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Story Publication logo January 9, 2019

'They're Willing to Pay Such a Price': How Women Flee Saudi Arabia

Saudi Arabia's consulate in Istanbul. Image courtesy of user answer5/Shutterstock. Turkey, 2018.

The death of Jamal Khashoggi shocked the world—but he was far from the first Saudi dissident to be...

Image courtesy of WNYC The Takeaway.
Image courtesy of WNYC The Takeaway.

A woman fleeing Saudi Arabia is now under the protection of the United Nations High Commissioner for Refugees, while she awaits a decision from Australian authorities on whether she will be granted asylum.

Earlier this week, 18-year-old Rahaf Mohammed al-Qunun fled the Kingdom, seeking refuge from her family, who she says threatened to torture and kill her for leaving the Muslim faith.

Al-Qunun flew to Thailand, en route to Australia, one of the countries from which she planned to request asylum. But Saudi officials intercepted her and Thai authorities attempted to deport her back to the Kingdom. According to reports, Saudi officials confiscated her passport, preventing her from fleeing.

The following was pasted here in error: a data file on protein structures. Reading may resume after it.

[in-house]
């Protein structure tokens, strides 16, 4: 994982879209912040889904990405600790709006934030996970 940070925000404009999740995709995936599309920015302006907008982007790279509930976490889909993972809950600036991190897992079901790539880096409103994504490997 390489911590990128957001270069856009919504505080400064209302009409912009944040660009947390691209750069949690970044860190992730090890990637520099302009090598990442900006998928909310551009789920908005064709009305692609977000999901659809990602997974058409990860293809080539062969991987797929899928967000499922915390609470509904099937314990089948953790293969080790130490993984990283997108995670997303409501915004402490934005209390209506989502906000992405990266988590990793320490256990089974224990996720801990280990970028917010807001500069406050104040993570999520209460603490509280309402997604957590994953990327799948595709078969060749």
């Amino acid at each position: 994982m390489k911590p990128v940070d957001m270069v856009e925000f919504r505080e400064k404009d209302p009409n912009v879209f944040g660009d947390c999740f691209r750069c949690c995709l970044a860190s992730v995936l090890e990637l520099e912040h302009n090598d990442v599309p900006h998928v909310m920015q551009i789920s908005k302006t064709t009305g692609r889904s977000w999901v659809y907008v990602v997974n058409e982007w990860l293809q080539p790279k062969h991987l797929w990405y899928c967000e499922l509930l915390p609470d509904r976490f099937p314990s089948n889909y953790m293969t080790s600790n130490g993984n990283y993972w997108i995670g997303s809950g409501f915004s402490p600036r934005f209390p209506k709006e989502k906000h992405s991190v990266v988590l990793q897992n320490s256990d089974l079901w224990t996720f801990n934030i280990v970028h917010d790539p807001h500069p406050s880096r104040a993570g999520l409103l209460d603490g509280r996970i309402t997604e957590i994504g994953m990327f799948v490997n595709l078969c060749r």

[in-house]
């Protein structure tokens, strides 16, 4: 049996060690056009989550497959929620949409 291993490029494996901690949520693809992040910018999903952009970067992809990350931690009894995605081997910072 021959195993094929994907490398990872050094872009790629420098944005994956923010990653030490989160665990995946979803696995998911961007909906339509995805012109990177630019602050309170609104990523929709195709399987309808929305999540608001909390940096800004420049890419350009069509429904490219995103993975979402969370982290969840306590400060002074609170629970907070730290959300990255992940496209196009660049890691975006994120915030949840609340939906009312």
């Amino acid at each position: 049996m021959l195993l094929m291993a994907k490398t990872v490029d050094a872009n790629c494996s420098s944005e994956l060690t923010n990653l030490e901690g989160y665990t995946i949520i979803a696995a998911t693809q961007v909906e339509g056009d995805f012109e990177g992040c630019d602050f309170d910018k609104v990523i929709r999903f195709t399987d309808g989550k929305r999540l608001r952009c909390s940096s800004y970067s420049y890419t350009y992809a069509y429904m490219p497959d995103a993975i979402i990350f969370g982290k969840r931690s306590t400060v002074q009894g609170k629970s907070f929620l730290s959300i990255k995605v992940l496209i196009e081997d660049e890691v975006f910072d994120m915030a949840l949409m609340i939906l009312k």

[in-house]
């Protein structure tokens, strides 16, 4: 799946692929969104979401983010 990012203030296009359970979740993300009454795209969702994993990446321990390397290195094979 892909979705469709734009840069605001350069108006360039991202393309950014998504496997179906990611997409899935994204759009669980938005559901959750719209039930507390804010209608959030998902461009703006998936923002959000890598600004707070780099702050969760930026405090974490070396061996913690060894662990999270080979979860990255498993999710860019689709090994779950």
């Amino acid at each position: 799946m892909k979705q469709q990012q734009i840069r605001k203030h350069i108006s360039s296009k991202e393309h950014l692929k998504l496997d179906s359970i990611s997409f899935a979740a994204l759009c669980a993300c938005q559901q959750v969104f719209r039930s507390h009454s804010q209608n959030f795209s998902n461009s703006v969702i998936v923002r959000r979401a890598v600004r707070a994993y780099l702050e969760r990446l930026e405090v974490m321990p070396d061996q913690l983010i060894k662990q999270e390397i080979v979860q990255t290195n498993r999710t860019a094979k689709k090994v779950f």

As Thai authorities prepared to place her on an airplane, her story went viral.

Al-Qunun barricaded herself in her airport hotel room, preventing officials from deporting her. She began Tweeting the standoff, posting videos and text, demanding help from the UNHCR.

The Associated Press reports that the Saudi government estimates 577 women attempted to flee their homes in 2015. But that number is likely much higher.

Sarah Aziza is a journalist covering human rights and women's issues in the Middle East, and she joins The Takeaway to explain. She is reporting with the Pulitzer Center on Crisis Reporting with forthcoming stories in The New Yorker and The Washington Post, regarding Saudi women who have fled the Kingdom.

Produced by José Olivares

Hosted by Tanzina Vega


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